From its origins in the eighteenth century, Richmond’s tobacco makers fused the city’s identity with the “golden leaf.” Tobacco barrels, snuff tins, and cigarette packs left the James River docks stamped “Richmond, Virginia.” Richmond’s tobacco industry cultivated public celebration of tobacco to promote its use. Branding by Richmond’s Allen & Ginter, Lucky Strike, and Philip Morris ensured a global connection between tobacco and the city’s name. Tobacco also became entwined with Richmond’s culture and landscape, shaped by the companies that developed the city and region.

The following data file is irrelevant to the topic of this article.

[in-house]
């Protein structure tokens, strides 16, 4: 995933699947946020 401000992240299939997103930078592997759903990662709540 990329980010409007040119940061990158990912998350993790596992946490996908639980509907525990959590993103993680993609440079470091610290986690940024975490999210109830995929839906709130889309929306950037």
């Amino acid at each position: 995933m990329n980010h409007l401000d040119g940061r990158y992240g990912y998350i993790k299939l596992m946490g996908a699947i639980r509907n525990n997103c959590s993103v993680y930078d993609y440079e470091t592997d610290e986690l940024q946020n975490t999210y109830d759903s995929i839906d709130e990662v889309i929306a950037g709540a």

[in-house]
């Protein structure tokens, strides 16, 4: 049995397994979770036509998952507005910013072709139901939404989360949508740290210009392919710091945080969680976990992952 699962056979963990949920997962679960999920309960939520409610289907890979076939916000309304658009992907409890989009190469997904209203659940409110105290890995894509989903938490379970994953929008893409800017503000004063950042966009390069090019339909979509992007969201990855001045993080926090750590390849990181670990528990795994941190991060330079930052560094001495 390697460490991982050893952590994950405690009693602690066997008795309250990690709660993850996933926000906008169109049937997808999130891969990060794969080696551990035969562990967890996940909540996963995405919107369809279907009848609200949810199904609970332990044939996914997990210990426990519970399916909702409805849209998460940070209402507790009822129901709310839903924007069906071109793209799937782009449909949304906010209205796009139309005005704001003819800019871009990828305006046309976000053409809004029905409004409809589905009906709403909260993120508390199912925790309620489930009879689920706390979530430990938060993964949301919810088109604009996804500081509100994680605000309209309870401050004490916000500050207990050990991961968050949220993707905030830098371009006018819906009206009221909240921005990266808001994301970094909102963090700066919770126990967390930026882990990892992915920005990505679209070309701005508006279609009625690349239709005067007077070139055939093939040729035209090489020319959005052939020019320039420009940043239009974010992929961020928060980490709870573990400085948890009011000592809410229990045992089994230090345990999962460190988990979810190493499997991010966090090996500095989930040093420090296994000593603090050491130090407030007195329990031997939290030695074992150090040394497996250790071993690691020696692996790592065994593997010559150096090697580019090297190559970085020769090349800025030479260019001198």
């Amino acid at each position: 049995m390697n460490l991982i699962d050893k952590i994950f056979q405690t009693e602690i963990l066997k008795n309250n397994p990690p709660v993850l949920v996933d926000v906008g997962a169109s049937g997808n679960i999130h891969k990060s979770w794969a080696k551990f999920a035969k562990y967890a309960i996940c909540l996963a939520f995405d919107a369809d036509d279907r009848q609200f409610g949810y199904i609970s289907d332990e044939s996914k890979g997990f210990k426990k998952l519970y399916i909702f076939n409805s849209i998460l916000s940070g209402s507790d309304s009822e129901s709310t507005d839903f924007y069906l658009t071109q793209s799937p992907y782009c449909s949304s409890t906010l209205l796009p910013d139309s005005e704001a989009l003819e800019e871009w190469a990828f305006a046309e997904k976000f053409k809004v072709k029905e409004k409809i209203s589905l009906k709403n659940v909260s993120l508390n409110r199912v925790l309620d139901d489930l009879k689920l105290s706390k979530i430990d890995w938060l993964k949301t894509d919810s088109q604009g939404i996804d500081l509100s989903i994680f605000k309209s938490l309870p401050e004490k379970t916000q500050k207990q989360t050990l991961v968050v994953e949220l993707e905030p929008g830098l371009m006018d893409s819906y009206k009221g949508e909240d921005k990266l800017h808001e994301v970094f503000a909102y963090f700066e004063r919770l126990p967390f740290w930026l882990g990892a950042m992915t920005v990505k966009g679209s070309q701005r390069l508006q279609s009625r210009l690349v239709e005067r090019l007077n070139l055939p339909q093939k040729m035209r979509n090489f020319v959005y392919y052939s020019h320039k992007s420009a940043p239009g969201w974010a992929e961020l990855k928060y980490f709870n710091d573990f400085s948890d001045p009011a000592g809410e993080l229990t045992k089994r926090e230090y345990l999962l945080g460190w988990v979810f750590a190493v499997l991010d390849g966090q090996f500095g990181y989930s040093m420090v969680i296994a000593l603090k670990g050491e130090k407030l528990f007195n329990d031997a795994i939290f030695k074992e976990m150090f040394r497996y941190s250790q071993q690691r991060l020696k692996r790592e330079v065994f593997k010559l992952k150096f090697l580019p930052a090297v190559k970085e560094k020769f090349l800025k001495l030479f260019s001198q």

Who counts in the history of this “Tobacco-Made” city? Our “unfiltered” interpretation of tobacco in Richmond reveals stories of power, culture, work, leisure, and resistance. They are stories of enslaved people, quality control workers, stemmers, real estate developers, and entrepreneurs. You will learn how corporations and Richmond elites shaped the tobacco narrative. Several locations central to our story have now been renovated and repurposed, disguising their place in the history of our city. Understanding the hidden aspects of tobacco in Richmond complicates our city’s relationship with the fabled cash crop.